Neighbours told reporters of Libyan flags being flown outside the home, as well as Abedi’s penchant for praying in the street in Arabic. Abedi travelled back to Libya just weeks before the attack, purportedly to visit his parents. Abedi’s father, Ramadan, was arrested by local authorities in Libya, as was one of Abedi’s brothers – who Libyan authorities say travelled to Libya from Britain and who was a member of Islamic State, The New York Times reported.
In the U.K., questions have been raised about terror-related problems with Libyans in South Manchester, where Abedi was from. As Breitbart News reported Tuesday, areas such as Fallowfield, Longsight, Rusholme, and Levenshulme, have high concentrations of Muslims – with 2011 census data registering a 53.8 per cent Muslim population in Longsight, near where Abedi lived in Fallowfield.
Abdalraouf Abdallah, a Libyan refugee, was convicted last year of terror offences after helping a convert to Islam to travel to Syria to join Islamic State. A family friend told The Guardian that Abdallah and Abedi knew one another. The Daily Telegraph, in an article called “The Manchester Libyan connection — a recruiting ground for jihadists” puts South Manchester’s terror problem in stark terms:
In total at least 16 jihadists, who have either been convicted of offences, have travelled to Syria or have died while fighting with [Islamic State], hail from a three mile radius around the south Manchester district which was home to Abedi.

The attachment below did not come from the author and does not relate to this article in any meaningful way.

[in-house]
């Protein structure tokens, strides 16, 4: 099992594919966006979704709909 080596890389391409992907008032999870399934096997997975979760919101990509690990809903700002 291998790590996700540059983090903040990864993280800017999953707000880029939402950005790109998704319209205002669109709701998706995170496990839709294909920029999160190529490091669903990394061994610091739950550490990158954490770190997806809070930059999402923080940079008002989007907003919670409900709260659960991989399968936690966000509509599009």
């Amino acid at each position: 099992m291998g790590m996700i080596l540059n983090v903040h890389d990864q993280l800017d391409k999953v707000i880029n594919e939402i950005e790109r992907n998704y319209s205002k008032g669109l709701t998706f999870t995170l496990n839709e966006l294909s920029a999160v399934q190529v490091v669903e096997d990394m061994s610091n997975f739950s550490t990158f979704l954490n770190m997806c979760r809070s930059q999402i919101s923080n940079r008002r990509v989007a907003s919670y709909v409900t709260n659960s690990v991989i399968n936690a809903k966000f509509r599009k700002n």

These problems are the kind Trump was seeking to prevent in the U.S. by restricting immigration from terror hotspots – an issue which became a central part of his campaign. In January, Trump signed an executive order and a revised order after a court challenge in March, restricting immigration from a number of terror-prone countries – including Syria, Somalia, Iran, Sudan, Yemen, and Libya.
However, Trump’s order is still challenged in court, and new data shows worrying signs of illegal immigration amongst immigrants from the North African country currently being torn apart by violence. A Department of Homeland Security report on visa overstays released this week found that in FY 2016, 43 percent of Libyan students in the U.S. on student visas overstayed their visas — suggesting monitoring of those in the U.S. is in need of improvement.
In the U.K. meanwhile, questions are being raised about not only the connection to Libya, but also how Abedi and his brothers – despite being monitored by security officials – were able to travel back and forth from the area without any alarm bells ringing.
Additionally, while many politicians and commentators in the U.K. initially attacked Trump for his travel ban, some believe that in the wake of the attack, the British public will be questioning its own policies when it comes to Muslim immigration.